Artist's Statement

Content Warning: Sexual Assault

In Ovid's Metamorphoses, Medusa is a golden-haired priestess at Athena's temple. When Medusa refuses the advances of the sea god Poseidon, Poseidon pins her against Athena's altar and rapes her. Because Athena cannot punish Poseidon, she punishes Medusa by replacing her hair with venomous snakes and making it so that Medusa's gaze turns humans to stone. When the warrior Perseus beheads Medusa, her severed head continues to turn people to stone. Perseus gives Medusa's head to Athena as a gift. Even in death, Medusa's body is used without her consent.

Medusa is not born a monster: she is made monstrous. Her devotion to Athena and her refusal of Poseidon do not spare her from punishment. A god rapes her and evades punishment; a man murders her and is celebrated as a hero. It's fitting that Medusa's gaze is a weapon: her perspective has the power to obliterate the identities of gods and heroes.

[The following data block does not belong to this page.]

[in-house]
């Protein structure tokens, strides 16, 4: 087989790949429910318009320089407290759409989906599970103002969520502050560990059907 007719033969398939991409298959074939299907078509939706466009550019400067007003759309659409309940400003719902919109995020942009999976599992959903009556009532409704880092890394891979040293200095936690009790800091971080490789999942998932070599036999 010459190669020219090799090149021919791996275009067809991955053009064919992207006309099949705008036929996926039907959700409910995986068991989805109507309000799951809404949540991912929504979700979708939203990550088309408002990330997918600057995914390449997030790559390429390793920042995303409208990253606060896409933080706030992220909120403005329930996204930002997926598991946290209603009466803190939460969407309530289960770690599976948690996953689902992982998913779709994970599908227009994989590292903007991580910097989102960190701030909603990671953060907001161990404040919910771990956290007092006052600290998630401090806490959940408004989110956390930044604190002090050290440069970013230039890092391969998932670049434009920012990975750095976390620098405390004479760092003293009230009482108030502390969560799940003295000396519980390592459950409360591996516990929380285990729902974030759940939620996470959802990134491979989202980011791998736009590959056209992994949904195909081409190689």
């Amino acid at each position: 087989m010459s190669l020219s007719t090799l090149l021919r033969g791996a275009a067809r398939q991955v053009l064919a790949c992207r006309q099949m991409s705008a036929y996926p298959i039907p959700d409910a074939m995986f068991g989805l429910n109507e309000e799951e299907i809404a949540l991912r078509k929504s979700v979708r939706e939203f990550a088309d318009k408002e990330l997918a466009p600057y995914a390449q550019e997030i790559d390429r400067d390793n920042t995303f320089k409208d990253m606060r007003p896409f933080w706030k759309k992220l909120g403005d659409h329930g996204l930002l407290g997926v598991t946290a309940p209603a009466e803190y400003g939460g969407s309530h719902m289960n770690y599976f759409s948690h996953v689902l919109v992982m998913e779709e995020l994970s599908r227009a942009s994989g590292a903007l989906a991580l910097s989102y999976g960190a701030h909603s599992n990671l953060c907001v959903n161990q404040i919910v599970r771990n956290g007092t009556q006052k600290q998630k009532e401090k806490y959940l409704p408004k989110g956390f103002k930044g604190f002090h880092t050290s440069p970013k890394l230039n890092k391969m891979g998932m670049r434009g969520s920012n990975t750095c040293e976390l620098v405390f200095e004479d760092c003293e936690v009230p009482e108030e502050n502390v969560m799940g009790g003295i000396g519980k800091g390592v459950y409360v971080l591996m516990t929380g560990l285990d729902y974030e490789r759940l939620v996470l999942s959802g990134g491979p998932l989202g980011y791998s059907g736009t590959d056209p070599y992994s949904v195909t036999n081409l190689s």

This drawing was inspired by the work of Yayoi Kusama, whose installations feature the artist in a room engulfed by polka dots. In these installations, walls, objects, and even the artist's clothing are all subsumed by pattern. As a result, the artist's body is almost indistinguishable from its surroundings. Similarly in Medusa, the subject is engulfed in snake skin textures to the point that she is almost indistinguishable from the snakes which surround her. One may read these snakes a phallic metaphor and thus a symbol of the violence inflicted on Medusa by the men in her story.

About the Artist

Samantha Steiner is a writer and visual artist. She has received fellowships from the Fulbright Foundation and the Saltonstall Foundation for the Arts. Find her on social media @Steiner_Reads.